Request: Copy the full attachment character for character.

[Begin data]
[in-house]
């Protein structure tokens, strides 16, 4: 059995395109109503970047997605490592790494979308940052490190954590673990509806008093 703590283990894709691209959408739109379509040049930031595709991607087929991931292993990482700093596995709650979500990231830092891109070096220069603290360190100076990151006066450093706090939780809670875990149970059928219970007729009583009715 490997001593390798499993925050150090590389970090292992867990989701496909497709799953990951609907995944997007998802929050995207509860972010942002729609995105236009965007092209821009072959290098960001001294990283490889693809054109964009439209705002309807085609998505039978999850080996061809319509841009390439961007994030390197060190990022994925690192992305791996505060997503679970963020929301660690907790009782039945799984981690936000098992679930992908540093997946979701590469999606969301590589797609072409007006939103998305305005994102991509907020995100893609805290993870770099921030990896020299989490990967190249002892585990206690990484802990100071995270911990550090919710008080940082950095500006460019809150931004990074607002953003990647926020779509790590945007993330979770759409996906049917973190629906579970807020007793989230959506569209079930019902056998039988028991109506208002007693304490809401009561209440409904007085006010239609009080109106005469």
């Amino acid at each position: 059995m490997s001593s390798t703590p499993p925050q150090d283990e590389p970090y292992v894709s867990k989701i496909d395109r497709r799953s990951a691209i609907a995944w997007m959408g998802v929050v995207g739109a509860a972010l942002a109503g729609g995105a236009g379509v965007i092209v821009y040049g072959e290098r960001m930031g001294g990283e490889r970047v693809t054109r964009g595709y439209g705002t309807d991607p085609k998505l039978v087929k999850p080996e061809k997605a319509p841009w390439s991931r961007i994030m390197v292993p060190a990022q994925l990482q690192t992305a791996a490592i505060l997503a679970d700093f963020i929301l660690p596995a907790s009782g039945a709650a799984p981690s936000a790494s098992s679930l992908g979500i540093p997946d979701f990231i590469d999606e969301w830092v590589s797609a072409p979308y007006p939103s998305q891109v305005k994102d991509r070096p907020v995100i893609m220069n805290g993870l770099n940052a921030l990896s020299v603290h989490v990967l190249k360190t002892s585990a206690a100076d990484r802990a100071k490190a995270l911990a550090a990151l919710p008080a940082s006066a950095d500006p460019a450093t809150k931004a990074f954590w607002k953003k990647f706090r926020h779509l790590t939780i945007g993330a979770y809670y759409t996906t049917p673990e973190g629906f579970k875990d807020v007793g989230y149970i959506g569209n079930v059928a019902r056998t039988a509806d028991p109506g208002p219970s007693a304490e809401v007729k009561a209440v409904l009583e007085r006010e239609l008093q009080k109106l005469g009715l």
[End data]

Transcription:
[in-house]
């Protein structure tokens, strides 16, 4: 059995395109109503970047997605490592790494979308940052490190954590673990509806008093 703590283990894709691209959408739109379509040049930031595709991607087929991931292993990482700093596995709650979500990231830092891109070096220069603290360190100076990151006066450093706090939780809670875990149970059928219970007729009583009715 490997001593390798499993925050150090590389970090292992867990989701496909497709799953990951609907995944997007998802929050995207509860972010942002729609995105236009965007092209821009072959290098960001001294990283490889693809054109964009439209705002309807085609998505039978999850080996061809319509841009390439961007994030390197060190990022994925690192992305791996505060997503679970963020929301660690907790009782039945799984981690936000098992679930992908540093997946979701590469999606969301590589797609072409007006939103998305305005994102991509907020995100893609805290993870770099921030990896020299989490990967190249002892585990206690990484802990100071995270911990550090919710008080940082950095500006460019809150931004990074607002953003990647926020779509790590945007993330979770759409996906049917973190629906579970807020007793989230959506569209079930019902056998039988028991109506208002007693304490809401009561209440409904007085006010239609009080109106005469």
């Amino acid at each position: 059995m490997s001593s390798t703590p499993p925050q150090d283990e590389p970090y292992v894709s867990k989701i496909d395109r497709r799953s990951a691209i609907a995944w997007m959408g998802v929050v995207g739109a509860a972010l942002a109503g729609g995105a236009g379509v965007i092209v821009y040049g072959e290098r960001m930031g001294g990283e490889r970047v693809t054109r964009g595709y439209g705002t309807d991607p085609k998505l039978v087929k999850p080996e061809k997605a319509p841009w390439s991931r961007i994030m390197v292993p060190a990022q994925l990482q690192t992305a791996a490592i505060l997503a679970d700093f963020i929301l660690p596995a907790s009782g039945a709650a799984p981690s936000a790494s098992s679930l992908g979500i540093p997946d979701f990231i590469d999606e969301w830092v590589s797609a072409p979308y007006p939103s998305q891109v305005k994102d991509r070096p907020v995100i893609m220069n805290g993870l770099n940052a921030l990896s020299v603290h989490v990967l190249k360190t002892s585990a206690a100076d990484r802990a100071k490190a995270l911990a550090a990151l919710p008080a940082s006066a950095d500006p460019a450093t809150k931004a990074f954590w607002k953003k990647f706090r926020h779509l790590t939780i945007g993330a979770y809670y759409t996906t049917p673990e973190g629906f579970k875990d807020v007793g989230y149970i959506g569209n079930v059928a019902r056998t039988a509806d028991p109506g208002p219970s007693a304490e809401v007729k009561a209440v409904l009583e007085r006010e239609l008093q009080k109106l005469g009715l």